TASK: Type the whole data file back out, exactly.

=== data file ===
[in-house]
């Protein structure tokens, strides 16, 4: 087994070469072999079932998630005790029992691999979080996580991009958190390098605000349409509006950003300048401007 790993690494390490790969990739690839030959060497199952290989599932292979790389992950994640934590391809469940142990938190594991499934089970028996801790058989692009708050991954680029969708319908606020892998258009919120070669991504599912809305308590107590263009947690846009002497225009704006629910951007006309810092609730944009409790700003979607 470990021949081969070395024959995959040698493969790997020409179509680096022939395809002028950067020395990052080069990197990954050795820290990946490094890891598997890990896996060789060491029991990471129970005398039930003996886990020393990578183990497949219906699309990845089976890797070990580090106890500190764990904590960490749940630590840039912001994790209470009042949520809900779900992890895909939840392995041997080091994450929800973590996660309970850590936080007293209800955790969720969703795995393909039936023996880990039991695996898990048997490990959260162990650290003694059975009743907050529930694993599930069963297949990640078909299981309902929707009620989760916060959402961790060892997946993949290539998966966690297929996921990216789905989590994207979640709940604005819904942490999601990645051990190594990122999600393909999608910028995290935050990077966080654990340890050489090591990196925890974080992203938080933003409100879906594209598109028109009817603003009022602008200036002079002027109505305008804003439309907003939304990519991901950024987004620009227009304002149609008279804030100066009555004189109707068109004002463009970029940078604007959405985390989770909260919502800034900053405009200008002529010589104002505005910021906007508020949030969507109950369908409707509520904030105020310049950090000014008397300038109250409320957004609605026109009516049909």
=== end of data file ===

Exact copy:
[in-house]
């Protein structure tokens, strides 16, 4: 087994070469072999079932998630005790029992691999979080996580991009958190390098605000349409509006950003300048401007 790993690494390490790969990739690839030959060497199952290989599932292979790389992950994640934590391809469940142990938190594991499934089970028996801790058989692009708050991954680029969708319908606020892998258009919120070669991504599912809305308590107590263009947690846009002497225009704006629910951007006309810092609730944009409790700003979607 470990021949081969070395024959995959040698493969790997020409179509680096022939395809002028950067020395990052080069990197990954050795820290990946490094890891598997890990896996060789060491029991990471129970005398039930003996886990020393990578183990497949219906699309990845089976890797070990580090106890500190764990904590960490749940630590840039912001994790209470009042949520809900779900992890895909939840392995041997080091994450929800973590996660309970850590936080007293209800955790969720969703795995393909039936023996880990039991695996898990048997490990959260162990650290003694059975009743907050529930694993599930069963297949990640078909299981309902929707009620989760916060959402961790060892997946993949290539998966966690297929996921990216789905989590994207979640709940604005819904942490999601990645051990190594990122999600393909999608910028995290935050990077966080654990340890050489090591990196925890974080992203938080933003409100879906594209598109028109009817603003009022602008200036002079002027109505305008804003439309907003939304990519991901950024987004620009227009304002149609008279804030100066009555004189109707068109004002463009970029940078604007959405985390989770909260919502800034900053405009200008002529010589104002505005910021906007508020949030969507109950369908409707509520904030105020310049950090000014008397300038109250409320957004609605026109009516049909």